I finally got round to reading this classic
Before I dive into my review, I want to introduce you to a new thing that I’ll be doing: book clubs. Each issue, The Happy Reader has a ‘Book of the Season’. Each book is announced at the end of the preceding issue of the one that the book will feature, so readers have time to read and think about the book.
I’ve been reading THR for a little while now, but I’ve not been a great at keeping up with the seasonal reads. But when I found out that Frankenstein by Mary Shelley would be their featured book, I thought, ‘If I don’t read it now, I’ll regret it’. Frankenstein is one of those books that I’ve been meaning to read for an age, and one that my friends had been encouraging me to read. So, thanks to them, and thanks to The Happy Reader for giving me that little nudge in the right direction. Now, enough preamble, let’s explore this Winter read…
- Published September 1st 2014 by Alma Classics (first published January 1st 1818)
- Author: Mary Shelley
- Format: Paperback
- Genre(s): Classics, Science Fiction, Horror
- Pages: 184
- Star rating: ⭐️⭐️⭐️⭐️⭐️
If there’s one thing I love, it’s Russian Doll narratives. Frankenstein begins as a series of letters to a Mrs Saville, from her brother R. Walton, as he updates her on his journey. From here, his voyage becomes intertwined with the unfortunate circumstances of a stranger whom he invites onboard, thus saving him from the frozen surroundings they are both travelling in. Captain Walton seeks friendship, and warms to the stranger with such a pure, kind heart. Once the stranger is able to, he tells his story, and that’s when we find ourselves in the next layer of the narrative. The stranger is Victor, and he explains his passion for science and creation, and how this has led him to be where he is when we meet him.
It took me so long to get around to reading this book, that I has pre-formed ideas about what the narrative would be like. I knew there would be Victor Frankenstein, and the monster he created. What I didn’t anticipate was the way the story would be told, and what that story would actually be. If you’ve never read the book, then I’d suggest leaving now and picking it up. The thing about classics is that they are magical when come to with very little prior knowledge about the plot. A huge part of why I loved reading this book so much is because it contained many elements, scenes, themes etc. that I just didn’t expect to find.
“Cursed, cursed creator! Why did I live? Why, in that instant, did I not extinguish the spark of existence which you had so wantonly bestowed?”The Monster, Chapter 16, p. 111.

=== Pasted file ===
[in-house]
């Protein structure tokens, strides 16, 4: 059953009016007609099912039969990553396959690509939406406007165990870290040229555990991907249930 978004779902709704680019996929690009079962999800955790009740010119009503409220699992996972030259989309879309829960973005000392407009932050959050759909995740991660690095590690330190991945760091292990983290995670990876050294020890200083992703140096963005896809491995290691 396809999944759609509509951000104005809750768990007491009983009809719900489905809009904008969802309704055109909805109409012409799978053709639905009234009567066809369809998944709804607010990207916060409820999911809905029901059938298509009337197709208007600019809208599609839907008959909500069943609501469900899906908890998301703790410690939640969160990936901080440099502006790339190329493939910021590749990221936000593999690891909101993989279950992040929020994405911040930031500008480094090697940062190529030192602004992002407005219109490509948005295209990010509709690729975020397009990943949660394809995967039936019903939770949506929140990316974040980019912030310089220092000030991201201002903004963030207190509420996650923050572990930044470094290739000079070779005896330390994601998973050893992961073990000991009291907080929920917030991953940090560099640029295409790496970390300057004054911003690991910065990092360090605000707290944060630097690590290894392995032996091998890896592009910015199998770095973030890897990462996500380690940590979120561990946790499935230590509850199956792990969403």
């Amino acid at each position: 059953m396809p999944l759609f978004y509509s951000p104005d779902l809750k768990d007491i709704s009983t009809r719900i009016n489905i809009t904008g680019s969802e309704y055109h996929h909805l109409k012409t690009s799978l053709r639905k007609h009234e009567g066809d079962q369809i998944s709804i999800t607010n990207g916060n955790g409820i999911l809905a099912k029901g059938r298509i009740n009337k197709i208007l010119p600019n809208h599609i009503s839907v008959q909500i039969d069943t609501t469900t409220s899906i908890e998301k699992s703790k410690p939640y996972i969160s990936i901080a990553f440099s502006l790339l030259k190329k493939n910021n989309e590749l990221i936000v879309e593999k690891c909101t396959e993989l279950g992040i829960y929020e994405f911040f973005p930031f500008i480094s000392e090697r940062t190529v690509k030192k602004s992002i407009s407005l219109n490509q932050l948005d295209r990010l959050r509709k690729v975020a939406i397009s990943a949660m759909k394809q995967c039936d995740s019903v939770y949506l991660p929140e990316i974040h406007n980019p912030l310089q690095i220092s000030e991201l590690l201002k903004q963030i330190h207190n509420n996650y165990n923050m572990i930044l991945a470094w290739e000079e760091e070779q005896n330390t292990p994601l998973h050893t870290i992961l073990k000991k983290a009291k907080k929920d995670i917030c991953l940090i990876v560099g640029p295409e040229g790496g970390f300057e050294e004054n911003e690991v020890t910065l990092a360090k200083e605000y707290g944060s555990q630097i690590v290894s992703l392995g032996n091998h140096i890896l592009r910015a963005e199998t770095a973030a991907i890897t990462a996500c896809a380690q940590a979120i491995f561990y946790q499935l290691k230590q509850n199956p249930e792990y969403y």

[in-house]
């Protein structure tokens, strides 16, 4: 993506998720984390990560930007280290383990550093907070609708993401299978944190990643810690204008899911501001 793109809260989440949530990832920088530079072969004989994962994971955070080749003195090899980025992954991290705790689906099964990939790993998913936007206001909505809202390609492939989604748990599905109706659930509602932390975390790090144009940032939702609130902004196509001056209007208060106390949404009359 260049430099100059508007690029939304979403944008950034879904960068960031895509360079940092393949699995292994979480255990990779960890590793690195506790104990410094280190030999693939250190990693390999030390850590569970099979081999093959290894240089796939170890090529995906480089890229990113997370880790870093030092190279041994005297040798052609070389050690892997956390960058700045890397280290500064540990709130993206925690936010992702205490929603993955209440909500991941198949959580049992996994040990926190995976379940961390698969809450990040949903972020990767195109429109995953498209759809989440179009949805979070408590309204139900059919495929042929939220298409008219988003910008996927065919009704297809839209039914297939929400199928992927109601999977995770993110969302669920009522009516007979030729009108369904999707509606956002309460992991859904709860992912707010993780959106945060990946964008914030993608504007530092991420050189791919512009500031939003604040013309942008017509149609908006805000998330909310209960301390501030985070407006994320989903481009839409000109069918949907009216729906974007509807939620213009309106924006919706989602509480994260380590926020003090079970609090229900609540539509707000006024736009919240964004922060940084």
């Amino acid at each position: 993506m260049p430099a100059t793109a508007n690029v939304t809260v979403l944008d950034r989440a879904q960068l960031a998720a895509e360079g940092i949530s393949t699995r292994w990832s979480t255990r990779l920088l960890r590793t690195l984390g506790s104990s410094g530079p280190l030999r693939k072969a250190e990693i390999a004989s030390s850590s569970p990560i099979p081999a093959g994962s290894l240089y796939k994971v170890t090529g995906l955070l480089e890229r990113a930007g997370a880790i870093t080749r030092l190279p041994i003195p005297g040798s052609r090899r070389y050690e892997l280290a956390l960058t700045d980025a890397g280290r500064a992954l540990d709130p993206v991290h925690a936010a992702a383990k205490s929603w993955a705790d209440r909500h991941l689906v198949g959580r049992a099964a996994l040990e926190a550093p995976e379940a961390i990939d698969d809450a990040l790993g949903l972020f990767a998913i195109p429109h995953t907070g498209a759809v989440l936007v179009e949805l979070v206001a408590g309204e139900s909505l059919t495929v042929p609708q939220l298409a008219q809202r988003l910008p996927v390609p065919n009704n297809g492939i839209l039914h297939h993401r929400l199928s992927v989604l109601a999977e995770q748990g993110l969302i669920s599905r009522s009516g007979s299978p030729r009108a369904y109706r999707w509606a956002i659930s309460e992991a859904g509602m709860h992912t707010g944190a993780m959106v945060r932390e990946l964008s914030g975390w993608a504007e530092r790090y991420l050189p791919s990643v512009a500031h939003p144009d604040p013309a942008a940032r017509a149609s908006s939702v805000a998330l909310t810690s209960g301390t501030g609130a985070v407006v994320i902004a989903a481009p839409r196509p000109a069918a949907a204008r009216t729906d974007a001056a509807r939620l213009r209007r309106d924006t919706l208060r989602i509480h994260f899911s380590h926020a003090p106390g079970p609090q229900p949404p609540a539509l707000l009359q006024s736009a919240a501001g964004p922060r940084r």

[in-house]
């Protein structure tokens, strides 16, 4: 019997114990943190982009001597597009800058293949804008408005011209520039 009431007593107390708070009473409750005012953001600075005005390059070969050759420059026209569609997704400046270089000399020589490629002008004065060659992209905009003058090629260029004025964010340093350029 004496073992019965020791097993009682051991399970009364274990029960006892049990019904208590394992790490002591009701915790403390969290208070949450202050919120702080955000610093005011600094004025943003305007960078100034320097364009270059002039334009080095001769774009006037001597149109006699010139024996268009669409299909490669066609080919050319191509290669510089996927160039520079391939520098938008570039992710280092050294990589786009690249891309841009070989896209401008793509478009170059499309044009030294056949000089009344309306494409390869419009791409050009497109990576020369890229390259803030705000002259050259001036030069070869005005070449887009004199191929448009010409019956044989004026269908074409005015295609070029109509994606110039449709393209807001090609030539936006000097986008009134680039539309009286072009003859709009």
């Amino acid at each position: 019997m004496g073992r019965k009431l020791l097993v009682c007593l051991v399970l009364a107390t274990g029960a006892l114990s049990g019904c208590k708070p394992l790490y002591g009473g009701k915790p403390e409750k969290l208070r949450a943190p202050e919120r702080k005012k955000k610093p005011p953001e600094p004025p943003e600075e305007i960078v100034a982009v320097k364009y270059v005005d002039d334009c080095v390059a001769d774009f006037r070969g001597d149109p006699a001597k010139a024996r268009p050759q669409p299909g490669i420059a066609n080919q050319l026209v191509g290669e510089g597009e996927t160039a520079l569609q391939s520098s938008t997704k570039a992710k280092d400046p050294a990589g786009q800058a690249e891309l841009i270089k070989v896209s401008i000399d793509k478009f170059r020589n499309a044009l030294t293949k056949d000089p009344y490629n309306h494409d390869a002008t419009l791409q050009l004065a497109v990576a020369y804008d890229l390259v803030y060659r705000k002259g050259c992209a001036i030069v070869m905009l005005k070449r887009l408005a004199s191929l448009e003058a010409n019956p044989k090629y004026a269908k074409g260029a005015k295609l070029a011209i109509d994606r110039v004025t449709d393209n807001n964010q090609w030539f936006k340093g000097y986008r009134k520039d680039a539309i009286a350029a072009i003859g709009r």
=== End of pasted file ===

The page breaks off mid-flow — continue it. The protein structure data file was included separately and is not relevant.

I’ll tell you what I thought the plot was going to be: Victor creates a monster. The monster wakes up to find Victor, his creator. The monster is overwhelmed by being alive, being in existence, and doesn’t have the mental capacity to deal with this. Victor, similarly, is unable to cope with having created a new life form, and this leads to the downfall and corruption of the monster.
In fact, the plot was a lot more complex and meaningful than that. After I’d read it, I met up with my friend Kathy (after acquiring copies of The Happy Reader for us both) and we had our own little book club discussion about it. Frankenstein is one of her favourite books, and one of the things she asked me was what my favourite scene was. I umm’ed and ahh’ed over this, went back and forth in my head, but then went with my heart, choosing the scenes where the monster tells his story. In the edition I read, this was chapters 11 through to 16. I had no idea that these scenes would exist, and move me as much as they did. It had occurred to me that at some point the monster became educated and articulate enough to be able to tell the story in the first place, and hearing his story was simultaneously satisfying, intriguing and heartbreaking. It was this element of the novel that made me love the monster.
And that’s only one aspect of it. There’s a whole spiral of turmoil and disaster for Victor, which made me feel for him too, but in a different way. I didn’t expect his character to be so flawed, for him to make decisions that created more turmoil. I didn’t expect him to reject his own creation as instantly as he did, yet trying to comprehend what that would actually be like (coming face to face with a monster you’ve fashioned from human parts), I can’t say how I would react.
There are so many brilliant points to this narrative worthy of discussion, but it’s made me view the idea of the monster in a whole new way, and what he stands for. Captain Walton’s need for friendship for example: he accepts Victor without judgement, and opens his arms to helping him. He listens to his story, and even after hearing of the horrors which Victor relates to him, he still feels compassion.
“I wish to soothe him; yet can I counsel one so infinitely miserable, so destitute of every hope of consolation for his miseries, to live?”Walton, Chapter 24, p. 173.
I could discuss this book all day, and probably will one day when in Kathy’s company. But for now I’ll say, read it, revisit it, read the scenes featuring the monster’s story and keep his messages with you. Seek friendship, and remember that outside appearance isn’t a reflection of a person’s inside. This is one of the best books I’ve read about the nature of humanity and what it means to be a living breathing being in the world.
P.S. If you want to find more from my bookish friend Kathy who I mentioned above, follow her blog: The Annotated Life